Officials of The Southern Christian Leadership Conference Seek to Strengthen Alliance Between Black Americans and Jews

The tour group on the Temple Mount.

Civil Rights Organization Commits to Fulfilling Dr. Martin Luther King, Jr’s 55-Year-Old Promise To The Jewish Nation

ATLANTA – Ten days after he was assassinated on a hotel balcony in Memphis, Dr. Martin Luther King, Dr., the co-founder and president of the Southern Christian Leadership Conference (SCLC), was scheduled to make a return visit to Israel, where he was fostering stronger alliances between Black Americans and Jews, two groups that shared a common history of discrimination, racism, and oppression.

Last month, SCLC’s First Lady Cathelean Steele, and Dr. Charles Steele, Jr., the civil rights organization’s president and CEO, finally made good on the SCLC’s return to Israel. First Lady Steele was honored by Israeli leaders and was a guest speaker at three events, including one on a street named after Dr. King and one outside a popular forest where a section is named after Dr. King’s late wife, Coretta. During the SCLC’s 54th Annual Conference on August 25 and 26th, Ms. Steele and Dr. Steele  provided highlights of that historic trip.

Today, they announced next steps for strengthening relations between both communities, which includes educating Black Americans about the historic alliance and the need for it to continue as well as supporting efforts that encourage Black Americans to travel to Israel where they can learn first-hand about the reason Black Americans and Jews have a bond that cannot be broken.

This renewed focus comes during a time when tensions have developed between the Black and Jewish communities following comments by high profile individuals from both sectors that are perceived antisemitic and anti-Black.

In an effort to address the discourse and to repair damage to decades of Black Americans and Jews uniting to address injustices, many Black and Jewish organizations across the nation have been holding symposiums and other meetings where the discussions center on honest dialogue about the state of the alliance. The SCLC is one of the latest internationally recognized Black organizations and one of the most legendary to place the spotlight on strengthening the alliance, because its ties to working closely with Israeli leaders date back to Dr. King’s visit in 1959.

With major civil rights gains being reversed and attacked and with the heightened racial tensions in the U.S., Ms. Steele and Dr. Steele said the SCLC made a commitment with Israeli leaders that the organization is committed to completing Dr. King’s vision of building a stronger collaboration between the two communities.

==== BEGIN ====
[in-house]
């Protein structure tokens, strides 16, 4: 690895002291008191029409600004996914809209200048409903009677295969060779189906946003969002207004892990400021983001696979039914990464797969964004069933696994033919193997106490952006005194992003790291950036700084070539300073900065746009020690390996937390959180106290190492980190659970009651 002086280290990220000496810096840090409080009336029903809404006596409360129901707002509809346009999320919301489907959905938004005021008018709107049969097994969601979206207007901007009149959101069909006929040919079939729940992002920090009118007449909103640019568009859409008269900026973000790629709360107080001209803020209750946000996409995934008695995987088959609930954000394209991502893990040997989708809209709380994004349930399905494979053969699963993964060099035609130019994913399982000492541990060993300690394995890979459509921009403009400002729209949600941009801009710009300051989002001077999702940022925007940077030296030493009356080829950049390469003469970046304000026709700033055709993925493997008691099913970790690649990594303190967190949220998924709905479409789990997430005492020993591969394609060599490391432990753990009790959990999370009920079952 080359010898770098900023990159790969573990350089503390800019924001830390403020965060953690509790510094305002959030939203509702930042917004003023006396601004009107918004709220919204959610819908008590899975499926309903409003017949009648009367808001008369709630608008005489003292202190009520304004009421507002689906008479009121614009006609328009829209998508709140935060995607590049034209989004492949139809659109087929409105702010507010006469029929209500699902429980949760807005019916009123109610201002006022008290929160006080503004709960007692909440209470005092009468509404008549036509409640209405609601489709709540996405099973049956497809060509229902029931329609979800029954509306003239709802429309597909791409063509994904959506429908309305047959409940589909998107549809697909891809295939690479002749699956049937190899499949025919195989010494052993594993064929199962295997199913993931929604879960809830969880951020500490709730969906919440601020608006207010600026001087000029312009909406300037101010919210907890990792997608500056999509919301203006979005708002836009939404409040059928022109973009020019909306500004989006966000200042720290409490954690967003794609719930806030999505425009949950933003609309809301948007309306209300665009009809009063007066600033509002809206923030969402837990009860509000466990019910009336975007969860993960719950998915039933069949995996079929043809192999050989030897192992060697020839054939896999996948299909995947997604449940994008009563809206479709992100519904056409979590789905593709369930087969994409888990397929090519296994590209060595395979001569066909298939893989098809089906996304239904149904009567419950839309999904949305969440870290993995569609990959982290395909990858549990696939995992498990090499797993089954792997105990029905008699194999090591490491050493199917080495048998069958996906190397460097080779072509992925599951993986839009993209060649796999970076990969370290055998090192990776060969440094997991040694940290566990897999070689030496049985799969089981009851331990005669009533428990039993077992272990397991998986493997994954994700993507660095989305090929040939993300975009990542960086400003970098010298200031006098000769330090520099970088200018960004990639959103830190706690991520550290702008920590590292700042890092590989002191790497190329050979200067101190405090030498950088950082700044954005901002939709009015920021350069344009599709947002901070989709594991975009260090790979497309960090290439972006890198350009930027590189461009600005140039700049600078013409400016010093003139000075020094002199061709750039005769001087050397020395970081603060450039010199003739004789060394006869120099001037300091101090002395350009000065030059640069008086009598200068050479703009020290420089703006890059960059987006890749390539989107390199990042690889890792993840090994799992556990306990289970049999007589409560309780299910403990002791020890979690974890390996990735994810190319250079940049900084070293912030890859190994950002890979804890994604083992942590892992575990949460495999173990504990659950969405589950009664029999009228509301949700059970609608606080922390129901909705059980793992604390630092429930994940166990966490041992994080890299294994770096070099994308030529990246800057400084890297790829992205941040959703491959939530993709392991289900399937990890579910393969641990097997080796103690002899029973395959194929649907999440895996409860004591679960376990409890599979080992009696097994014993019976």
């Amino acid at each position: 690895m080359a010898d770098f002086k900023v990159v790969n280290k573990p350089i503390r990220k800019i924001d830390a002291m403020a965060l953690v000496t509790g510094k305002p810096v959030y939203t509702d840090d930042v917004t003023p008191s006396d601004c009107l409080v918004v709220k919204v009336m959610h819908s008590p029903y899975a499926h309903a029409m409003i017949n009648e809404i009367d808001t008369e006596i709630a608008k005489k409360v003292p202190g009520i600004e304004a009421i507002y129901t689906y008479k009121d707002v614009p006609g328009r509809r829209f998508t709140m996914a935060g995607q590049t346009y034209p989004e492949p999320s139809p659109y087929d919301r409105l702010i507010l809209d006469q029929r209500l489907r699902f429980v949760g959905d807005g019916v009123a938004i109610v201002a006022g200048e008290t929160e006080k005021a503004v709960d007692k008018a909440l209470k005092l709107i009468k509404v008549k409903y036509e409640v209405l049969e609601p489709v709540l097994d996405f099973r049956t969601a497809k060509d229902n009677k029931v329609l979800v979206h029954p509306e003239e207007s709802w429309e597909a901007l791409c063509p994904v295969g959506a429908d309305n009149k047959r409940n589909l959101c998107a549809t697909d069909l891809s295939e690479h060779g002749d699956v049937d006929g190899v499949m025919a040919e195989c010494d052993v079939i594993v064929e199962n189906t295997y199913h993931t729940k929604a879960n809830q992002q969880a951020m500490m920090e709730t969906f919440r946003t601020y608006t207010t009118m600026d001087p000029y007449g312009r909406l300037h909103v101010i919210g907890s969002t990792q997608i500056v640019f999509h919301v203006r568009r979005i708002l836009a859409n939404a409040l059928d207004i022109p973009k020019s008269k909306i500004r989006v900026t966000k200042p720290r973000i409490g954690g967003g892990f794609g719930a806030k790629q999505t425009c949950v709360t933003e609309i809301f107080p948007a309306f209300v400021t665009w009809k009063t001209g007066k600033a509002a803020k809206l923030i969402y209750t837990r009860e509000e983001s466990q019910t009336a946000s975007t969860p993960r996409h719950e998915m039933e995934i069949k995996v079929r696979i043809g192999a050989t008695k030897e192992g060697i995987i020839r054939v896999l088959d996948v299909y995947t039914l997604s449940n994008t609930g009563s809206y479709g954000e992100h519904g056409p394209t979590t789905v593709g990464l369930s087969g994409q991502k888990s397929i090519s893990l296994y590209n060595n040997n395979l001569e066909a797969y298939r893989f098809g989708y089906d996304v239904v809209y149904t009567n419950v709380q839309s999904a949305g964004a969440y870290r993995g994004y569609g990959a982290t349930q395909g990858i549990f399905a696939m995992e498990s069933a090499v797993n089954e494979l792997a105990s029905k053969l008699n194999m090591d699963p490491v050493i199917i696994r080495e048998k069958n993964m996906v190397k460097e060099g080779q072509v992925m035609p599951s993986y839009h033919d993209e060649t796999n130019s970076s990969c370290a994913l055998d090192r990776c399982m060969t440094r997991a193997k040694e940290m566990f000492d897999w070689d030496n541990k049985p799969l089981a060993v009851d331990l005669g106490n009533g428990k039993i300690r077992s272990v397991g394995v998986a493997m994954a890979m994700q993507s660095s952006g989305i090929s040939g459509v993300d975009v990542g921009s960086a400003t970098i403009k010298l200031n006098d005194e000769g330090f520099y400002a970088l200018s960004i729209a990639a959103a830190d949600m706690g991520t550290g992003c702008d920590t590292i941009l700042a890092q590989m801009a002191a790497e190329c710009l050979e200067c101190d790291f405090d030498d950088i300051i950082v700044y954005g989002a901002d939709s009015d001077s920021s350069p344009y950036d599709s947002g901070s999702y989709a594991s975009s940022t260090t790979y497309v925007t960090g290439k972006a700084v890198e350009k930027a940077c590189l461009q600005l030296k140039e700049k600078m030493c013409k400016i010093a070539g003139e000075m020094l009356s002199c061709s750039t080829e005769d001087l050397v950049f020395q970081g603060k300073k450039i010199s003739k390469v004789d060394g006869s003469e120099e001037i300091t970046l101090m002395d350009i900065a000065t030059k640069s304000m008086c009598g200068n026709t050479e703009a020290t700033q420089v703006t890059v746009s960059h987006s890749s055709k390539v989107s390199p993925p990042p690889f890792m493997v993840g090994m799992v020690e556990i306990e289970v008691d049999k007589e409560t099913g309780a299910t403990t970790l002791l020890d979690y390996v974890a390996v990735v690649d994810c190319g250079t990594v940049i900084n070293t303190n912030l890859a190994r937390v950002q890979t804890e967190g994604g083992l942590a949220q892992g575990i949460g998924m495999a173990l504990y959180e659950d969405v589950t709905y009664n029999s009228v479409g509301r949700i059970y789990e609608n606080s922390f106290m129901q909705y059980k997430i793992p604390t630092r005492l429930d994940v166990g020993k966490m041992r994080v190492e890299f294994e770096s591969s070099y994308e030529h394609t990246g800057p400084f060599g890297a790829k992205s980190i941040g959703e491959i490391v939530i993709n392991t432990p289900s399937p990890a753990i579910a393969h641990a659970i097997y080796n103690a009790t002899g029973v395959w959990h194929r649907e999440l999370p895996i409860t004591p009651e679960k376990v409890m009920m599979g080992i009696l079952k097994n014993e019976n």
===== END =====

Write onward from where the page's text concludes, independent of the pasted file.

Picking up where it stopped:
“We still need each other,” Mrs. Steele said about the alliance with Israel. “We need to work together. We need to realize our past, and we need to make sure our future is better than our past. I believe that Dr. King’s dream and Mrs. Coretta Scott King’s dream is being fulfilled. The history of African Americans and the history of our Jewish brothers and sisters is not that different. Slavery is slavery. I don’t care what name you call it by.”

She added, “We are fulfilling the dream of Dr. Martin Luther King, Jr. to bring African Americans to Israel. Our job is to bring us back together because of the history we share.”

During her visit to Jerusalem, Ms. Steele shared a passage Dr. King shared about the SCLC’s commitment to Israel.

“Peace for Israel means security, and we want to stand with all of our might to protect its right to exist. It’s territorial integrity. I think Israel, and I never mind saying it, has one of the great outposts of democracy in the world and a marvelous example of what can be done… how desert land can almost be transformed into an oasis of brotherhood and democracy. Peace for Israel means security and that security must be reality.”

Ms. Steele, one of a delegation of 600 women, including 150 women leaders from the U.S., said the SCLC will be working through an organization called the Covenant Daughters International, who is working closely with the First Lady of Israel Michal Herzog to bring African Americans on a continuous basis to Israel.

Dr. Steele said the alliance would also include focus on economics, because Dr. King recognized a few months before his death that the movement had focused on integration and voting rights and left out economics.

“He thought integrating people in society and putting them in political positions would bring about economic equality,” Dr. Steele said. “You cannot have the right to vote without economics.”

Ms. Steele and Dr. Steele said education is the key to building the foundation for a stronger alliance with Israel, something that Ms. King was intentionally about in her quest to root out communism and antisemitism until her death.

“She believed there was an educational benefit reassuring that Black and Jewish youth understood the struggle that each group experienced as two of the most repressed groups in the world,” Ms. Steele said. “Dr. Steele and I agree, and we are committed to strengthening the alliance so we can eradicate all injustices.”

ABOUT THE SCLC: Established in 1957, the SCLC, whose first president was Dr. Martin Luther King, Jr., is an international organization made up of chapters and affiliates with programs that affect the lives of all Americans: north, south, east, and west. Its sphere of influence and interests has become international in scope because the human rights movement transcends national boundaries. For additional information about the SCLC, visit arrange an interview with Ms. Steele and Dr. Steele, contact Jerry Thomas at, or (312) 804-7999.